So what’s this whole “intensive growth” thing? Is it freaky or evil? Not really. The Baha’i community, just like any religious community, can either stagnate or grow. A healthy community grows; an unhealthy one stagnates (or worse, God forbid—disunity sets in and it dies out). Bahá’ís naturally want their community to grow, to become more united, and to attract receptive souls who are willing to throw their lot in to build a divine civilization. “Intensive growth” is simply what’s needed at this time because of the lamentable, perilous and frightening state of the world. If the world were in better shape, we might be able to just go along at our regular (slow) pace, getting more and more united as the years went by, gradually learning how better to serve humanity and follow the teachings sent by Baha’u’llah; but because the world around us is losing it so quickly, we have to learn quicker—put some Miracle-Gro on our garden—so that if and when things start spinning out of control—which seems to be real soon now—the Bahá’ís will be able to offer your average Jack and Jill somewhere to turn to for a respite from all the confusion.
That “change in culture” has been happening gradually within the Baha’i community over the past year. Taking on a new way of acting and living our lives is challenging, and like any change, it begins with friction and discomfort. Let me give an example…
A few months back some friends, returning from the Fire and Snow initiative in Toronto, decided to put their new experience to good use by beginning outreach projects in several neighbourhoods. They invited a bunch of people to come help out and thereby gain experience offering core activities in a neighbourhood setting, and I joined up with one of them. Thus began two weeks of intense activity that pushed our limits. What does “intense” mean? Well, I suppose it’s relative. When you’re used to holding one or two children’s classes in a month and maybe acting as a tutor for a study circle once a week, holding a children’s class every day for two weeks straight (with home visits with the parents on top of that), that’s intense. At first, you feel like you’re gonna die, but you also feel charged and energized because you’re serving humanity and making a sacrifice to serve the will of God. You also end up feeling far more confident; by the end of the two weeks, I felt as if I could give a children’s class in my sleep, and I felt far less nervous about meeting the parents and describing to them the kinds of things their children were learning. It’s been over two months since then, and that newfound confidence is still there. Looking back, I can say that I’ve discovered new capacities in myself—I never thought I would be capable of doing those kinds of things. Perhaps I was so used to giving up before I even tried…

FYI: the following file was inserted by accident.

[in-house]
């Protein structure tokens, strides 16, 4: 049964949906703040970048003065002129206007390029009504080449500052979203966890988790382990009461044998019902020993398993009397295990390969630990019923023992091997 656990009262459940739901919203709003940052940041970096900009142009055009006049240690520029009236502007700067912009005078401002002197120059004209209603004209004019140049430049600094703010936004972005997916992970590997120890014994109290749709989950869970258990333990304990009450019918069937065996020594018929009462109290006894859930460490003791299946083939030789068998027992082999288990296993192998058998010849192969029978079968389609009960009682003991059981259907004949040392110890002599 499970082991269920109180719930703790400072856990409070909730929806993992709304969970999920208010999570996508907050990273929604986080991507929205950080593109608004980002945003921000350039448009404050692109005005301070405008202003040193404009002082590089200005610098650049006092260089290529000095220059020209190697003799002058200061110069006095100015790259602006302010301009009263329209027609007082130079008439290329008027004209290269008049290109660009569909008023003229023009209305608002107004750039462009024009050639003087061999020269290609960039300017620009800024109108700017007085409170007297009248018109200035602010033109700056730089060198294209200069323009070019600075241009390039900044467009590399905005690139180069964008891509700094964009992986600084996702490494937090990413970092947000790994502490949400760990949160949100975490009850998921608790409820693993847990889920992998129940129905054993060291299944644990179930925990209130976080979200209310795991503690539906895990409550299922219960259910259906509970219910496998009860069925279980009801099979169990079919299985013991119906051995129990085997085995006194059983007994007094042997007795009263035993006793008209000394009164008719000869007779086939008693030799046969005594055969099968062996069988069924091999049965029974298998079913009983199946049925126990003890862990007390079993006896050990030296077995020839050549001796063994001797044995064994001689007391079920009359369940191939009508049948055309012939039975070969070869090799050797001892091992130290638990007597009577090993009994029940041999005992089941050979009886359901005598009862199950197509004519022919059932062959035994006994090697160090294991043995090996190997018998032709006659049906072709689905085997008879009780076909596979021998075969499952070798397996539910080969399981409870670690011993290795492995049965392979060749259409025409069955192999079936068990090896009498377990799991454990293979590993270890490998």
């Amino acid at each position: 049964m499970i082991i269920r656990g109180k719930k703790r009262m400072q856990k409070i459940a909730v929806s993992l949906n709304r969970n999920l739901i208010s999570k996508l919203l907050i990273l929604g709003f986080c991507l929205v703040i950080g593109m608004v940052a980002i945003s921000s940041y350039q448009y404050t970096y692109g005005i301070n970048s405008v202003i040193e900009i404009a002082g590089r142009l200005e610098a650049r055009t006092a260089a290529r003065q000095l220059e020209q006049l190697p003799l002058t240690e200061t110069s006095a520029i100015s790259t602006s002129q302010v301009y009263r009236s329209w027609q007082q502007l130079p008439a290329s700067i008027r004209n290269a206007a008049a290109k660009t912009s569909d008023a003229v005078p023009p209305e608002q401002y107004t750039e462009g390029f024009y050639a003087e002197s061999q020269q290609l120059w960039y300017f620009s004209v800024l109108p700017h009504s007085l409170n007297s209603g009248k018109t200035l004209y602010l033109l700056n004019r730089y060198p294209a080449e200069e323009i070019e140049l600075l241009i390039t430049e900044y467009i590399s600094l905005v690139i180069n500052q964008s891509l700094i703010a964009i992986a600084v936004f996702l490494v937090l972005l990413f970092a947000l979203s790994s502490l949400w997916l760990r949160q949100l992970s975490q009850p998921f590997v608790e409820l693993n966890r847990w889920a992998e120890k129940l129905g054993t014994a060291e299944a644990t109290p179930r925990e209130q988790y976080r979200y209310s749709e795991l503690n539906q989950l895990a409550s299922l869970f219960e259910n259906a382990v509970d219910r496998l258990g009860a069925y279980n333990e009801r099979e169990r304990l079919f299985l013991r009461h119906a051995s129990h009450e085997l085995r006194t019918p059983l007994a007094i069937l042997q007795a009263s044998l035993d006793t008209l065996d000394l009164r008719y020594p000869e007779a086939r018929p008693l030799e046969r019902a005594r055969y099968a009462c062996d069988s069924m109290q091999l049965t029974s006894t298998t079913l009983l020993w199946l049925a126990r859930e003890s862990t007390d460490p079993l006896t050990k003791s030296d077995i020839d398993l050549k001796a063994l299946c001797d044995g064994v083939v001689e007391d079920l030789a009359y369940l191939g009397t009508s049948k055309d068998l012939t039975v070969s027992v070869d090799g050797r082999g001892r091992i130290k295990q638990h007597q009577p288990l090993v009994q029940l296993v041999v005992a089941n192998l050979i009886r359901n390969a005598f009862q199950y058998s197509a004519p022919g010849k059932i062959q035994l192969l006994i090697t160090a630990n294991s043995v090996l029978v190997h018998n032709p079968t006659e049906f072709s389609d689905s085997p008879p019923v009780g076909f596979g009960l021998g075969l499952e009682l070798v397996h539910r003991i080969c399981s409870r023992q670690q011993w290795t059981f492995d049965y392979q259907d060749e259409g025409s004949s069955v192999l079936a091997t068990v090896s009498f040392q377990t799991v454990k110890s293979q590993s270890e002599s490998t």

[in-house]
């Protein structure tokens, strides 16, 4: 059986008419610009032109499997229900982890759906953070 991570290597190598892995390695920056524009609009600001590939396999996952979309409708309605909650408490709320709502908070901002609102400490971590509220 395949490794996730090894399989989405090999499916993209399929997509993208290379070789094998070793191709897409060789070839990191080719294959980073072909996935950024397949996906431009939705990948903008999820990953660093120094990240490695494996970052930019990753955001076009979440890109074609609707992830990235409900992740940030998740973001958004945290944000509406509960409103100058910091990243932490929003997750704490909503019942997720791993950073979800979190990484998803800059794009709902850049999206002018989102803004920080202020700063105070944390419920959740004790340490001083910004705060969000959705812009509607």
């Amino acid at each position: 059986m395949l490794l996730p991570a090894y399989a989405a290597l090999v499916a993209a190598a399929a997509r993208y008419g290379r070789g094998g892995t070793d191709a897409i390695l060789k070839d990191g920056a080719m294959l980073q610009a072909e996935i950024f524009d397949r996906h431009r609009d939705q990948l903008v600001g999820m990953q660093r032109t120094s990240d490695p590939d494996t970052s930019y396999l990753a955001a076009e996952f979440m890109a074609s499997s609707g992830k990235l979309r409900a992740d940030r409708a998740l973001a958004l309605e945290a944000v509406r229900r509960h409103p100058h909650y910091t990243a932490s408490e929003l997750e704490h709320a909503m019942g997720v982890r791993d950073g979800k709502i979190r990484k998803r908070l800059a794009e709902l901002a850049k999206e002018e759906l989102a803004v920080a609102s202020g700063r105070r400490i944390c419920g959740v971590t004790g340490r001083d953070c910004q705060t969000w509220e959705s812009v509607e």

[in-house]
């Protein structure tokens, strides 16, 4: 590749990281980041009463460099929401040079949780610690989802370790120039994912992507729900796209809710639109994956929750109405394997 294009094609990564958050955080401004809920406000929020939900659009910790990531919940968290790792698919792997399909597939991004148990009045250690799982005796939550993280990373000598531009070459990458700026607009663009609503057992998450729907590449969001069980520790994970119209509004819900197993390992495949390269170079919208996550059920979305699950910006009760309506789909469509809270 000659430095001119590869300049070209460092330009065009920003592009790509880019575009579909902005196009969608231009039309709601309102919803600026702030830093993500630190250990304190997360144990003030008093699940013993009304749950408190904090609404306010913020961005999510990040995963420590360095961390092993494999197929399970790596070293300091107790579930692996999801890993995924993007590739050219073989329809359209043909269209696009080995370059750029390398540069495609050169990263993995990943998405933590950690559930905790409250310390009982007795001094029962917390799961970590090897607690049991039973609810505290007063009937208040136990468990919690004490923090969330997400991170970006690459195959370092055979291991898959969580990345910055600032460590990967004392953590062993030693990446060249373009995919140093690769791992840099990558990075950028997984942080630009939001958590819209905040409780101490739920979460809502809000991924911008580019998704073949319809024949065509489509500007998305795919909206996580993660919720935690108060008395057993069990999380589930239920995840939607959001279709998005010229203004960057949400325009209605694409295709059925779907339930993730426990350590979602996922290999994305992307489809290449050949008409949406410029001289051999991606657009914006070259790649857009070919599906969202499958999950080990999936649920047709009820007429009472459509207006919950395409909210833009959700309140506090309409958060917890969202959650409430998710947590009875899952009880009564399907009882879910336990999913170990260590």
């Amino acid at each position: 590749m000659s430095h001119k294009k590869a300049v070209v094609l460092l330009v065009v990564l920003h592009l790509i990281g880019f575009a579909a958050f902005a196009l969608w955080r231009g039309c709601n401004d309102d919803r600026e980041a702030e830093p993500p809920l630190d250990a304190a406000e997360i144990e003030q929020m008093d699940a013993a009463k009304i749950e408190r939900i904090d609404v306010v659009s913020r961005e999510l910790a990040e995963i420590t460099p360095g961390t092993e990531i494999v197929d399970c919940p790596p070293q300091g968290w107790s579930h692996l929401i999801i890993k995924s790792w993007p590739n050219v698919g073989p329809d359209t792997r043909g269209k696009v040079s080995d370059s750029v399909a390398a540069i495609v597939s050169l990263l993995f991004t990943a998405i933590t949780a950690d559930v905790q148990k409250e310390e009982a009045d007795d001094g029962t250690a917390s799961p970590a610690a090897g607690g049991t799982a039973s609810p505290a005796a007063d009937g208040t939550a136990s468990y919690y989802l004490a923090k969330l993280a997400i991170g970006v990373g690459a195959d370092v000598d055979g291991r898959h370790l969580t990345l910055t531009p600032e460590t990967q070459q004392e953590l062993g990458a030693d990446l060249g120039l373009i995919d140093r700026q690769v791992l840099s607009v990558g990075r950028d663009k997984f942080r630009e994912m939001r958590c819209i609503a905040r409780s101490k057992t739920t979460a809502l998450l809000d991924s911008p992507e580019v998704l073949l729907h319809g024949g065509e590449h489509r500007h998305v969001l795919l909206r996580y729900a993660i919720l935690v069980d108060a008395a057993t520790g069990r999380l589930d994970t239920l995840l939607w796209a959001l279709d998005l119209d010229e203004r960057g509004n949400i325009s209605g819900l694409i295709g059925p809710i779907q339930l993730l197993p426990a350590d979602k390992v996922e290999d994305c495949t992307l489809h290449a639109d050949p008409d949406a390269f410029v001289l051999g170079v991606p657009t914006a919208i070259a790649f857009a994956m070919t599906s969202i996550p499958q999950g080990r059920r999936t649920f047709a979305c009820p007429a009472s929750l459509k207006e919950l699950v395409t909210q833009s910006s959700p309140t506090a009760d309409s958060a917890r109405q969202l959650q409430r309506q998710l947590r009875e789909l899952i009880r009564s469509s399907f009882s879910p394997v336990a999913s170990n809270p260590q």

The Universal House of Justice, in its letter cited above, warned that “[a]t this moment in the fortunes of the Faith, no believer can regard passive acceptance of the activities of the Plan as an adequate response to the needs of the hour”. The Baha’i community as a whole, along with the greater community that surrounds it, is being palpably transformed by its participation in the Plans outlined by the Universal House of Justice. Only to the degree it embraces these Plans, however, can it achieve said transformation—just as it is only to the degree the greater community becomes involved in the civilization-building core activities spearheaded by the Baha’is that Baha’u’llah’s healing message will be able to soothe the pangs of agony afflicting a wounded and frustrated world.